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Cases of canine influenza in Ontario linked to imported rescue dogs

Last Updated Mar 10, 2018 at 1:46 pm EDT

Canine influenza — a relatively uncommon, yet potentially fatal respiratory disease — has been spreading through Ontario.

The infection is so rare in Ontario that most dogs aren’t vaccinated against it, which makes the recent outbreak even more troubling.

Ontario dogs haven’t been exposed to the strain and aren’t immunized against it, which has enabled it to spread quickly from a handful of dogs in central Ontario to an estimated 100 dogs.

The strain has now been found as far away as Grimsby, and has led to at least one dog’s death.

The source is believed to be mainland China.

Last month, several adult dogs were imported from China through a rescue group. They arrived with their vaccination records, but the Canadian Food Inspection Agency (CFIA) does not require adult dogs to be quarantined or examined by a veterinarian upon arrival.

“When the dogs arrive at the airport, and I think this is a surprise for a lot of people, they aren’t looked over,” said Nicole Tryon, who picked up the dogs on Feb. 13.

“They come in as cargo, as commercial goods. [Customs checks] to make sure they have rabies vaccinations. They barely look into the kennels, nothing.”

According to the CFIA website and Canadian Border Services Agency (CBSA) guidelines, in most cases, imported pets do not require veterinary exams upon arrival or mandatory quarantine periods.

“We’ve had concerns about importing for quite a while,” said the Ontario Veterinary College’s Scott Weese, one of the authors of a 2016 report calling for tougher regulations.

“We know that when you move animals across big distances, they bring things with them and that can include a variety of diseases — and the flu has been one of those concerns. We could see this was likely to happen at some point as there are very little restrictions on how you move dogs between countries.”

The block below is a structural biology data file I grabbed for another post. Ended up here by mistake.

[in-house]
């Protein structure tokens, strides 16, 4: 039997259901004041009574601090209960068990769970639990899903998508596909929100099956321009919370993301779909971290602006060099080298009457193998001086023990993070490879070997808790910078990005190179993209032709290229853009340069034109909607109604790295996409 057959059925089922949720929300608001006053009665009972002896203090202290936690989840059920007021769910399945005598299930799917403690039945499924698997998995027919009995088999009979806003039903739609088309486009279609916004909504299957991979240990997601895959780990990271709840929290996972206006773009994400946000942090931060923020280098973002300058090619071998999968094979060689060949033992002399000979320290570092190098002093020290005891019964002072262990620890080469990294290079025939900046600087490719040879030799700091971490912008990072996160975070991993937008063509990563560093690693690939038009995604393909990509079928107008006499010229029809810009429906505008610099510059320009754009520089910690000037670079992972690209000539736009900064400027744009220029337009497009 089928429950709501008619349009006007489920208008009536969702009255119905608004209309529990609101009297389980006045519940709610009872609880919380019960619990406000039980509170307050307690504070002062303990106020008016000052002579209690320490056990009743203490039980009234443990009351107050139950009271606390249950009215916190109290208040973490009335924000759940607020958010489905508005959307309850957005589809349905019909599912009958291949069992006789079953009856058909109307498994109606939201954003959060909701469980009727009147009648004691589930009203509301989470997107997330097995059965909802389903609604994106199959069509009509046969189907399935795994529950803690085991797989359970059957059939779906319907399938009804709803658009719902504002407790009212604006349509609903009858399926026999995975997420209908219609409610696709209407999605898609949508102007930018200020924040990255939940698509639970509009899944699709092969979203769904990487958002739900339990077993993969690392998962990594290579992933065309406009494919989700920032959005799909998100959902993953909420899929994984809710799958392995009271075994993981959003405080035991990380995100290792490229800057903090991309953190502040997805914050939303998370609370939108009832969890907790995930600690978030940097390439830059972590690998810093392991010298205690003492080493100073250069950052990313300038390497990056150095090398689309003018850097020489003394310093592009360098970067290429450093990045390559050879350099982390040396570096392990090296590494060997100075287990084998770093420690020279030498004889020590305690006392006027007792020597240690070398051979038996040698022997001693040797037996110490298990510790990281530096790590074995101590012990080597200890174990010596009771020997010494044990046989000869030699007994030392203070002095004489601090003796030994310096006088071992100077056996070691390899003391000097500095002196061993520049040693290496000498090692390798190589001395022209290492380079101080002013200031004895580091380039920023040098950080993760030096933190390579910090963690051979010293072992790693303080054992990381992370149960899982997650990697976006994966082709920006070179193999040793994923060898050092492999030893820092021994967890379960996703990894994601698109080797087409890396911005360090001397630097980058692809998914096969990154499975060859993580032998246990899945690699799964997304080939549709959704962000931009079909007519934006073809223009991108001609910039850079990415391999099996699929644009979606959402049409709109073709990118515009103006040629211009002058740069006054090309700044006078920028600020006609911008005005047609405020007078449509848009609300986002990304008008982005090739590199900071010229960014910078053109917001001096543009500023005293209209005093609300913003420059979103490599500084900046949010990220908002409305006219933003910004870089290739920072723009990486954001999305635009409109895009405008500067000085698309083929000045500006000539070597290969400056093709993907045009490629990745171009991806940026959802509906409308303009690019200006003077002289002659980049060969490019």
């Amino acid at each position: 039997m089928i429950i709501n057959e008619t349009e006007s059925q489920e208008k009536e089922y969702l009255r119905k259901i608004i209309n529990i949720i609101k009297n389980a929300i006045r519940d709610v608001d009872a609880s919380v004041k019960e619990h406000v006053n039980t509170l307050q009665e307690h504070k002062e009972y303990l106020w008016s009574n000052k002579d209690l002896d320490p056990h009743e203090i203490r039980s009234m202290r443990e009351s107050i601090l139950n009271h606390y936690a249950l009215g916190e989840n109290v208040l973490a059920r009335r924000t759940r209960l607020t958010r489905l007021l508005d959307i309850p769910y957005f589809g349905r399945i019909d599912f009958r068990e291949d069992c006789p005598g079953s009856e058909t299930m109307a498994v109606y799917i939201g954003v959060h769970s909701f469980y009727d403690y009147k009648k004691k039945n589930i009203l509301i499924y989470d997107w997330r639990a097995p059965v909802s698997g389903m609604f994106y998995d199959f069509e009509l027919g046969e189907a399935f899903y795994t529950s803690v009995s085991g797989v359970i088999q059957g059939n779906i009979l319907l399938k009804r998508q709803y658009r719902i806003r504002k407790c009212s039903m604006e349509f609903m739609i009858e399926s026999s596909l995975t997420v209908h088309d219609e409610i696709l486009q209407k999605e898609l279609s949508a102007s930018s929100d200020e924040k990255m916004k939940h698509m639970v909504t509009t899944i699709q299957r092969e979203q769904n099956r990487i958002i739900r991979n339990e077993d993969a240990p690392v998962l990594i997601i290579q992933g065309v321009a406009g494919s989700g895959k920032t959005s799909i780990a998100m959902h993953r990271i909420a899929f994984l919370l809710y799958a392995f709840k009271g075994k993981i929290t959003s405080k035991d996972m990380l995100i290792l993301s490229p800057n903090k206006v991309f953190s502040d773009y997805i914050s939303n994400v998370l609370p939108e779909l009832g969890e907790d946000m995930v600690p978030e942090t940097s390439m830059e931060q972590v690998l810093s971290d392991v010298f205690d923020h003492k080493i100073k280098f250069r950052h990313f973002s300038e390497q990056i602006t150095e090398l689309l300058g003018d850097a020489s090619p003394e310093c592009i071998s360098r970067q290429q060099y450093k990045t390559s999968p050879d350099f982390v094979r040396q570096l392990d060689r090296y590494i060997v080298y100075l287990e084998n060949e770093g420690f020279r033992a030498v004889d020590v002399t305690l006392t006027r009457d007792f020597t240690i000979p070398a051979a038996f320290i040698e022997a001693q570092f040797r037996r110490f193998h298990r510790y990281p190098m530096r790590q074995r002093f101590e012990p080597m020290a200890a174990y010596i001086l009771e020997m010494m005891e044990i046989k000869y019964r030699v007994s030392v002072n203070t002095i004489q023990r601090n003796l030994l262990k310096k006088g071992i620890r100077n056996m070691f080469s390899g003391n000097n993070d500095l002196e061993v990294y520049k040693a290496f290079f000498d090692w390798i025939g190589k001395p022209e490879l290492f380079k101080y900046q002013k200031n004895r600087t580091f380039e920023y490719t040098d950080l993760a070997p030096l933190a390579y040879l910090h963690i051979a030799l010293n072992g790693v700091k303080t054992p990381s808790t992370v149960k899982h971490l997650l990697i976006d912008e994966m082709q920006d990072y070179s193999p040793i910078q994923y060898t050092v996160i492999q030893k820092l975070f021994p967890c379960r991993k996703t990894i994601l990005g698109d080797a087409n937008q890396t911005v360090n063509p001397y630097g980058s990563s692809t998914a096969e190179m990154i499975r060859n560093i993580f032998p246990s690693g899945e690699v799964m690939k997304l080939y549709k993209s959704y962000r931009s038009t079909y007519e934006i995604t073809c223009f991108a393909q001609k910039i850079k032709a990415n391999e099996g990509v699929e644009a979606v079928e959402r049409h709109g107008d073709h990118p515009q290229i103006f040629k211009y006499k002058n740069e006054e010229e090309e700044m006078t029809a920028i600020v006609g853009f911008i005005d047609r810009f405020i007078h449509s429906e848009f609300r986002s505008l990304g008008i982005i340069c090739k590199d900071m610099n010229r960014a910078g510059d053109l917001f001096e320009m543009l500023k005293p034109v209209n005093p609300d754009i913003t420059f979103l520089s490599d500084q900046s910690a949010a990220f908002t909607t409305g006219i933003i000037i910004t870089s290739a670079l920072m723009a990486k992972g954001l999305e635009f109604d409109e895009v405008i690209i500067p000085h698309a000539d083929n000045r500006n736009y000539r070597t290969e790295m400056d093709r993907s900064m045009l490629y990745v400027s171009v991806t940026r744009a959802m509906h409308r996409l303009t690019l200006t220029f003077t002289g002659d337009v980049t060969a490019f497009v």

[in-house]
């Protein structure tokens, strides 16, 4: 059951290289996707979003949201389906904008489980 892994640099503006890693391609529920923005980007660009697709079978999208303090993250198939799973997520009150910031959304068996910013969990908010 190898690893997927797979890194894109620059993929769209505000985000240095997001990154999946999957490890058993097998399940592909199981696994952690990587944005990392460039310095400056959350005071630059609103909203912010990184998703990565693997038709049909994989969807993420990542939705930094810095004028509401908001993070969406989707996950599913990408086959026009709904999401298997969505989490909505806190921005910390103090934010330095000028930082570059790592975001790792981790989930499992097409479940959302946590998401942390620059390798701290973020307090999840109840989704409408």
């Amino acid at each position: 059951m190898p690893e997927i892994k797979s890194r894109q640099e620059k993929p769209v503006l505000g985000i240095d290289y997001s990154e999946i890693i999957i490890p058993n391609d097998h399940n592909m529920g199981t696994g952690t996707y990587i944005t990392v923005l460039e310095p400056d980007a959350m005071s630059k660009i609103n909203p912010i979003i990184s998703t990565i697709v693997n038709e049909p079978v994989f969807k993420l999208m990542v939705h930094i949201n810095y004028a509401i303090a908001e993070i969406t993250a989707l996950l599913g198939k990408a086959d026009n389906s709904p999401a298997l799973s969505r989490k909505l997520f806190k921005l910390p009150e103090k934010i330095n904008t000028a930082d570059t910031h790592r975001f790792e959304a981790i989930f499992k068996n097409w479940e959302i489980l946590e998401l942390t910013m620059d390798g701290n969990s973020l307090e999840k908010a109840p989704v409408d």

Based on data collected from rescue groups, Weese believes about 6,200 rescue dogs entered Canada in 2014. But the CFIA doesn’t track all imported dogs; only very specific types require import licences.

Most of the group’s recommendations, including the accurate tracking of imported dogs, do not appear to have been adopted by the agency.

“We don’t have a lot of regulation for the animals that come in,” Weese said. “The main concern is rabies vaccination, and even that is fairly lax.”

Tryon expressed concerns about the dogs’ coughs almost immediately, but was assured by the rescue agency manager that they were suffering from the much less severe kennel cough.

The dogs spent several days in Tryon’s care with her dogs, before she took them into her home and they interacted with several other dogs.

Tryon said her dogs became ill, and oral swabs sent to a lab revealed they had contracted canine influzena. She quickly quarantined the dogs, which received antibiotics and care and are recovering.

“It’s scary,” she said. “It spread so quickly and it forced my dog’s daycare centre to close for the past few weeks to stop it from spreading. It’s costing them lots of money to stay closed and to lose out on boarding clients, but it’s the only responsible thing to do.”

Weese recommends getting your dog vaccinated if you live in or visit affected areas, including Orillia, Bracebridge or Gravenhurst

An H3N2 canine influenza vaccine is available in Canada and efforts are underway to ensure an adequate vaccine supply is present, he said.